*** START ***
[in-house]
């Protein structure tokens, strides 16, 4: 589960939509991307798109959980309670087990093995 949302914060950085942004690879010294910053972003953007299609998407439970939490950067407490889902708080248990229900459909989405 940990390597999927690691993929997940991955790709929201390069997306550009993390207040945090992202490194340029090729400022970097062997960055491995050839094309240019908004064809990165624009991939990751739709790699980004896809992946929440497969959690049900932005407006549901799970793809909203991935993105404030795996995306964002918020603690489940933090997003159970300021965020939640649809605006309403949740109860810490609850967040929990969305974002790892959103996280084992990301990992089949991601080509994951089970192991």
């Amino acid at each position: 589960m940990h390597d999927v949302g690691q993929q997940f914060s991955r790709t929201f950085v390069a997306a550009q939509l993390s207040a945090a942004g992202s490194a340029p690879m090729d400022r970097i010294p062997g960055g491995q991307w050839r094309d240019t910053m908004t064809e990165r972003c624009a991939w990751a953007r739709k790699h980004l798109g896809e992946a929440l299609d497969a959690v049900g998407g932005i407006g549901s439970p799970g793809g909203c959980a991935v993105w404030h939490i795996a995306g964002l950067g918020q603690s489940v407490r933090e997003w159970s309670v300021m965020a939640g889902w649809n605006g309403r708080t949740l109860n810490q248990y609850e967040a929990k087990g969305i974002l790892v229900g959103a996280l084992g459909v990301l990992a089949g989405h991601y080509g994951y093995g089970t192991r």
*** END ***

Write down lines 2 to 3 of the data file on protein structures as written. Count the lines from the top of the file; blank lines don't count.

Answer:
């Protein structure tokens, strides 16, 4: 589960939509991307798109959980309670087990093995 949302914060950085942004690879010294910053972003953007299609998407439970939490950067407490889902708080248990229900459909989405 940990390597999927690691993929997940991955790709929201390069997306550009993390207040945090992202490194340029090729400022970097062997960055491995050839094309240019908004064809990165624009991939990751739709790699980004896809992946929440497969959690049900932005407006549901799970793809909203991935993105404030795996995306964002918020603690489940933090997003159970300021965020939640649809605006309403949740109860810490609850967040929990969305974002790892959103996280084992990301990992089949991601080509994951089970192991």
């Amino acid at each position: 589960m940990h390597d999927v949302g690691q993929q997940f914060s991955r790709t929201f950085v390069a997306a550009q939509l993390s207040a945090a942004g992202s490194a340029p690879m090729d400022r970097i010294p062997g960055g491995q991307w050839r094309d240019t910053m908004t064809e990165r972003c624009a991939w990751a953007r739709k790699h980004l798109g896809e992946a929440l299609d497969a959690v049900g998407g932005i407006g549901s439970p799970g793809g909203c959980a991935v993105w404030h939490i795996a995306g964002l950067g918020q603690s489940v407490r933090e997003w159970s309670v300021m965020a939640g889902w649809n605006g309403r708080t949740l109860n810490q248990y609850e967040a929990k087990g969305i974002l790892v229900g959103a996280l084992g459909v990301l990992a089949g989405h991601y080509g994951y093995g089970t192991r």